Eid is around the corner, it’s that time of the year, when you hear people greeting each other with the commonly used “Eid Mubarak”. But did you know the right terms used to greet on Eid Al Adha in the UAE? We spoke to two cultural experts in Dubai to find out more.
What to say
According to Shaima Rashed Al Suwaidi the Director Of Marketing and Corporate Communication for Dubai Culture and Arts Authority: “Each area uses a different term. In the UAE, the commonly used terms for greeting are ‘Mubarakn Eidkm’ and ‘Asakum min Uwadah’.”
Dr Reem Tariq El Mutwalli, a cultural expert and writer with over 30 years of experience in art and cultural heritage explained the term ‘Asakum min Uwadah’. She said: “It means may you prosper to witness many more Eids to come or wishing you a long life so that you witness many more Eids.”
'Asakum min Uwadah' means may you prosper to witness many more Eids to come...
Types of greetings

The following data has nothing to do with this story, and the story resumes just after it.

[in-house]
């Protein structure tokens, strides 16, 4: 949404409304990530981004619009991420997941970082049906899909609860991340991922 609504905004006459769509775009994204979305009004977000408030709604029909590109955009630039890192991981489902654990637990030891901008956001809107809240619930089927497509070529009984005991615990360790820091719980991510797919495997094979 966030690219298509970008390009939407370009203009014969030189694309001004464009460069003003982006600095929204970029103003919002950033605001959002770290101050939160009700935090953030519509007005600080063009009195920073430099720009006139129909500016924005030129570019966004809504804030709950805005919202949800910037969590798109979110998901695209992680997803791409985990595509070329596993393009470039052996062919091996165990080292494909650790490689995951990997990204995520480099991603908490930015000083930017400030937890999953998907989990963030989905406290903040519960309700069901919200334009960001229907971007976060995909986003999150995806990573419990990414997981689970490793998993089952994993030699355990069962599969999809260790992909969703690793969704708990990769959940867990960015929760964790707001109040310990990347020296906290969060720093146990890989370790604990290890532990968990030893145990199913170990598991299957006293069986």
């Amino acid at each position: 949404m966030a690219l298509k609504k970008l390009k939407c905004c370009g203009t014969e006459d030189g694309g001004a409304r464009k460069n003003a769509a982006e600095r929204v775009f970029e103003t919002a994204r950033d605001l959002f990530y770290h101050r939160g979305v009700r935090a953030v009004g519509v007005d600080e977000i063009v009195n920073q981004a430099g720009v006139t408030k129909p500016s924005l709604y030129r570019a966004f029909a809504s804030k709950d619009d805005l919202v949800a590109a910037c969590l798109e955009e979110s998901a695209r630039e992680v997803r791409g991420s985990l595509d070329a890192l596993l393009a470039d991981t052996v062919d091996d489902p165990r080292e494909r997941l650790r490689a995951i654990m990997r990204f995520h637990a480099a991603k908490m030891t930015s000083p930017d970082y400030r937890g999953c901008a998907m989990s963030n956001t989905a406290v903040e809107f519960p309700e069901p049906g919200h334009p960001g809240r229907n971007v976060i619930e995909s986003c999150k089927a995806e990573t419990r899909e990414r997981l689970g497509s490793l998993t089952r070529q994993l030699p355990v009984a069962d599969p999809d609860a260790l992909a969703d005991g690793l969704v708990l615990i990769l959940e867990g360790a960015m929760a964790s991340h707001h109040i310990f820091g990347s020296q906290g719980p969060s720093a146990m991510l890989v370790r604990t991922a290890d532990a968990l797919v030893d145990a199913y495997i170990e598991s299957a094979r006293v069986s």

Shaima explained that there are two types of greetings: "Individual greeting which is seen in urban areas, and a tribal greeting during which people gather at the palace of the Ruler and greet him."
Individual greeting which is seen in urban areas, and a tribal greeting during which people gather at the palace of the Ruler and greet him.
How to say it
Dr Reem said: “Generally, people shake hands as they say the Eid greetings. As a sign of respect to the elders, younger people first kiss the elders on the crown of their head, then touch noses and proceed to kiss the elders’ right hand as they greet them.
“The same method is carried out among women as they touch the tip of their burgu (face covering) rather than the tips of the nose.”
She added: “When greeting men or women of a high stature in society like a shaikh or a shaikha, or elders among the community, who tend to be greeted by large numbers of well wishers, it is customary to shake their hands and kiss their right shoulder as an added gesture of respect.”
When to say it
Shaima explained that the right time to wish is immediately after the Eid Al Adha prayer in the morning.
And, Dr Reem added: “The younger generation is obliged by custom to greet the elder generation as a sign of respect and not the other way round.”
Dress in your finest
“Eid is an occasion to dress you finest and celebrate old customs such as traditional Emirati clothes,” added Dr. Reem, who is the founder of the Zay Initiative that celebrates the preservation of Arab heritage through the collection, documentation, conservation and exhibition of traditional costumes.